A woman wears a tape with the word 'Liberte' (Freedom) on her mouth during Paris solidarity march.
(photo credit: REUTERS)
The horrific murders in Paris, and the predictable targeting of Jews for slaughter, raises this question: why are none of the world leaders who are condemning the attack speaking of their hatred for these cowardly killers? We’ve heard that they will be fought. We’ve heard that they will be targeted. But where is a simple statement by French President François Hollande that “I despise these terrorists with every fiber of my being. I hate them and everything they stand for. And I will fight them to the last man.” Why do we never hear responsible, credible heads of state declaring their revulsion, their outright loathing, for odious murderers? Where is the visceral abhorrence and detestation for monsters? It wasn’t always thus.
Abraham Lincoln had no hesitation declaring his hatred for the abomination of slavery. In 1854 in Peoria he said, “I cannot but hate slavery. I hate it because of the monstrous injustice of slavery itself.” Churchill said openly that “I hate no man but Hitler.” And because he hated the beast he inspired a nation to fight him. The French, who did not hate Hitler, collaborated with him and sent Jews to the gas chambers instead.
It seems that hatred has gone out of vogue.
Let my Christian brothers speak of loving one’s enemies.
Let my Catholic friends tell me to turn the other cheek. When it comes to the terrorist mass murderers of Paris I cannot but reject both New Testament teachings and instead embrace Solomon’s proclamation in Proverbs: “The fear of the Lord is to hate evil.” I will welcome what King David said regarding the wicked: “I have hated them with a deep loathing. They are as enemies to me.”
The kind of men who could storm into an editorial meeting at a newspaper and spray every person present with bullets are not men at all. They are monsters, pure and simple. They may once have been created in the image of God. But they have since erased every last vestige of God’s image from their countenance. They are not our human brothers. They are quite simply beasts.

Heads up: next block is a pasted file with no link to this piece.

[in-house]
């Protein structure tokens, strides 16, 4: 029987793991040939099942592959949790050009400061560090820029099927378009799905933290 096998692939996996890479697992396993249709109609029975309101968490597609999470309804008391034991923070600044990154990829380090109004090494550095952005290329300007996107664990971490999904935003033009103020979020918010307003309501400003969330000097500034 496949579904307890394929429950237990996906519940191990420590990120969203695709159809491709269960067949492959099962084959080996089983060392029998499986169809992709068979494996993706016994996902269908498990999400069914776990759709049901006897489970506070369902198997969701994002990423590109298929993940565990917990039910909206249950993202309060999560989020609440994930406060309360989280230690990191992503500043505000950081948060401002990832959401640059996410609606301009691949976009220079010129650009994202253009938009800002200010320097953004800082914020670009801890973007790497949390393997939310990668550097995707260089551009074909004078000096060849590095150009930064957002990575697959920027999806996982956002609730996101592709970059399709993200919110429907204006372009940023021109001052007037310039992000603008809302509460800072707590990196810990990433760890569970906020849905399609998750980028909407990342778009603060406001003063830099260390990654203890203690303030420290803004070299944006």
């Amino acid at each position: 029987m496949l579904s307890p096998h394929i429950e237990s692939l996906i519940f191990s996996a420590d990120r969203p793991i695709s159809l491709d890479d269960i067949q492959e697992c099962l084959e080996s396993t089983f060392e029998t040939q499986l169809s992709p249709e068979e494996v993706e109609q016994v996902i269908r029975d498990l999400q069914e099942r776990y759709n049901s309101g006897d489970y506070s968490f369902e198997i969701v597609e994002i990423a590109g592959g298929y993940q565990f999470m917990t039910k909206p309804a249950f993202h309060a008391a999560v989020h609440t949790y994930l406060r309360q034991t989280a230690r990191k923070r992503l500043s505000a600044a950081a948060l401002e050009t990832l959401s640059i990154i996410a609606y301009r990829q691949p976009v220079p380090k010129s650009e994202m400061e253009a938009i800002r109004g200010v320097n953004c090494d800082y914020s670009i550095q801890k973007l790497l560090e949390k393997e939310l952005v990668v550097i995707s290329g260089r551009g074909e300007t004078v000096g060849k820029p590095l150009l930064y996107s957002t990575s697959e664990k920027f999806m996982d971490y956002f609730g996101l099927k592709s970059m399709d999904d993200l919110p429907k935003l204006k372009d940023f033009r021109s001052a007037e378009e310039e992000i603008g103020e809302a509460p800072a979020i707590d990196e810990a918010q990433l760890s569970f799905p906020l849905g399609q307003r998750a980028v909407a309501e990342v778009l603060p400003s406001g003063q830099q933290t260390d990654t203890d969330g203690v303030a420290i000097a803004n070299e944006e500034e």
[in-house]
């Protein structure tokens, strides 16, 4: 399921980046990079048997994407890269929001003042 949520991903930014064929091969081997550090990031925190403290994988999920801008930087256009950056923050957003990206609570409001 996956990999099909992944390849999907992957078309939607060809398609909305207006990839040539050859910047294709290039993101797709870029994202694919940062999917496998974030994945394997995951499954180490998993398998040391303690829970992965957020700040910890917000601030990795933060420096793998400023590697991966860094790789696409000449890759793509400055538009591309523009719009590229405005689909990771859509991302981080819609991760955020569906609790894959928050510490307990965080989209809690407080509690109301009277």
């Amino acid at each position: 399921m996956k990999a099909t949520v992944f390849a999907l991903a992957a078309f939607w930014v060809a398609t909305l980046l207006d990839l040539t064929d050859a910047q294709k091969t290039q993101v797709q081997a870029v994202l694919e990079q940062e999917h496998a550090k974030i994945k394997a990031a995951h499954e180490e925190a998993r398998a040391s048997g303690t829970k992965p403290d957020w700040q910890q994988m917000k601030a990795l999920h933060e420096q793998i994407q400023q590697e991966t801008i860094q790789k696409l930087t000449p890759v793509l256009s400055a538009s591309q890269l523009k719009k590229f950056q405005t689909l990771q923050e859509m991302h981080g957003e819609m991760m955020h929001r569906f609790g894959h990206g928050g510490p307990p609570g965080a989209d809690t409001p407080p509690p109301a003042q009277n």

Loving victims might generate compassion for their suffering. But hating the perpetrators generates action to stop their orgy of murder. While innocence should evoke compassion, evil should evoke only contempt and the determination that it be eradicated.
I am well aware that the French prime minister has declared war against Islamic terrorism. But I have seen these declarations time and again, only to see the resolve wane as time passes. Memory alone cannot inspire a war against terror. It must result from righteous indignation.
Only a true hatred of terrorism and a moral revulsion at all the terrorists stand for will inspire a total commitment to their obliteration.
This is what has been missing in the West until now.
There have been so many excuses for terrorism and a lack of moral clarity as to why terrorists do what they do, especially when it involves the murder of Jews. Suicide bombers in Israel have been excused as being motivated by Israeli checkpoints and the lack of an economic future. Hamas terror rockets, aimed at Israeli cities, are dismissed as resulting from a naval blockade.